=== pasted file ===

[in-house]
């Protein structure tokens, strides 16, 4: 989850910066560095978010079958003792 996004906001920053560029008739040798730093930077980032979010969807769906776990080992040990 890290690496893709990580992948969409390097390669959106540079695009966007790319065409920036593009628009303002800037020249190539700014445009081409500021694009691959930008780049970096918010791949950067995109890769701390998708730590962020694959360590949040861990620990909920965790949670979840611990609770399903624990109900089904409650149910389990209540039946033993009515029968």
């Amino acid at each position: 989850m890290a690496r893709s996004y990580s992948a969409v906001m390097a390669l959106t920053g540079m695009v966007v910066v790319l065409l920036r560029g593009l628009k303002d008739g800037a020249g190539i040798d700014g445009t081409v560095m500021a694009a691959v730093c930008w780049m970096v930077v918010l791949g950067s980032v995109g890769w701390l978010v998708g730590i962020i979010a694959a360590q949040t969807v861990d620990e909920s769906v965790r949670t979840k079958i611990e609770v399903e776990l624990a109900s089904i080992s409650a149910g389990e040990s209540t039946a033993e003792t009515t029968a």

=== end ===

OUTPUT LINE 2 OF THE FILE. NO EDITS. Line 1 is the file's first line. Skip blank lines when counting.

């Protein structure tokens, strides 16, 4: 989850910066560095978010079958003792 996004906001920053560029008739040798730093930077980032979010969807769906776990080992040990 890290690496893709990580992948969409390097390669959106540079695009966007790319065409920036593009628009303002800037020249190539700014445009081409500021694009691959930008780049970096918010791949950067995109890769701390998708730590962020694959360590949040861990620990909920965790949670979840611990609770399903624990109900089904409650149910389990209540039946033993009515029968």